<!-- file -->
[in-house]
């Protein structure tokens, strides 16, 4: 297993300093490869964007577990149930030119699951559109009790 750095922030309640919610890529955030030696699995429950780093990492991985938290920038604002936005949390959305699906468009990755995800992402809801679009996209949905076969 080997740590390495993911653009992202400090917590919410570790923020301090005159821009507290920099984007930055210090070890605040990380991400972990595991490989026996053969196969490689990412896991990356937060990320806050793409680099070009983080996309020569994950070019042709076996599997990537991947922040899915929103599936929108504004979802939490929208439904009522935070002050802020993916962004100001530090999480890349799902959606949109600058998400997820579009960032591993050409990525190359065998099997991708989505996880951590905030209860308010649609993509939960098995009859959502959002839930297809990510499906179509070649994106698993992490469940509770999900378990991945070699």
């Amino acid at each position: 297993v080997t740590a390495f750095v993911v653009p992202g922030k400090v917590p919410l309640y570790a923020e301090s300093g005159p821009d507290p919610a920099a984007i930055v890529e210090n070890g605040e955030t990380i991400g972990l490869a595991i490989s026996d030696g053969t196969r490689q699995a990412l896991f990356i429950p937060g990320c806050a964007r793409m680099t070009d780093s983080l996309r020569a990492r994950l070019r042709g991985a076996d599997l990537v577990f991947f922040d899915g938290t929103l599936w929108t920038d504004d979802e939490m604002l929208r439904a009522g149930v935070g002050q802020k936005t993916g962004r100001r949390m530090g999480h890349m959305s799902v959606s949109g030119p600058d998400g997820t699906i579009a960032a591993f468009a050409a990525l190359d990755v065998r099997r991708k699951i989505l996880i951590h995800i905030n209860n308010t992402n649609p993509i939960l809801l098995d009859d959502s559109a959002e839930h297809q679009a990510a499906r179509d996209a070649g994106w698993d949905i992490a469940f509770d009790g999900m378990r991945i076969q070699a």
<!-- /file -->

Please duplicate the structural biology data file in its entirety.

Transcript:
[in-house]
């Protein structure tokens, strides 16, 4: 297993300093490869964007577990149930030119699951559109009790 750095922030309640919610890529955030030696699995429950780093990492991985938290920038604002936005949390959305699906468009990755995800992402809801679009996209949905076969 080997740590390495993911653009992202400090917590919410570790923020301090005159821009507290920099984007930055210090070890605040990380991400972990595991490989026996053969196969490689990412896991990356937060990320806050793409680099070009983080996309020569994950070019042709076996599997990537991947922040899915929103599936929108504004979802939490929208439904009522935070002050802020993916962004100001530090999480890349799902959606949109600058998400997820579009960032591993050409990525190359065998099997991708989505996880951590905030209860308010649609993509939960098995009859959502959002839930297809990510499906179509070649994106698993992490469940509770999900378990991945070699």
């Amino acid at each position: 297993v080997t740590a390495f750095v993911v653009p992202g922030k400090v917590p919410l309640y570790a923020e301090s300093g005159p821009d507290p919610a920099a984007i930055v890529e210090n070890g605040e955030t990380i991400g972990l490869a595991i490989s026996d030696g053969t196969r490689q699995a990412l896991f990356i429950p937060g990320c806050a964007r793409m680099t070009d780093s983080l996309r020569a990492r994950l070019r042709g991985a076996d599997l990537v577990f991947f922040d899915g938290t929103l599936w929108t920038d504004d979802e939490m604002l929208r439904a009522g149930v935070g002050q802020k936005t993916g962004r100001r949390m530090g999480h890349m959305s799902v959606s949109g030119p600058d998400g997820t699906i579009a960032a591993f468009a050409a990525l190359d990755v065998r099997r991708k699951i989505l996880i951590h995800i905030n209860n308010t992402n649609p993509i939960l809801l098995d009859d959502s559109a959002e839930h297809q679009a990510a499906r179509d996209a070649g994106w698993d949905i992490a469940f509770d009790g999900m378990r991945i076969q070699a």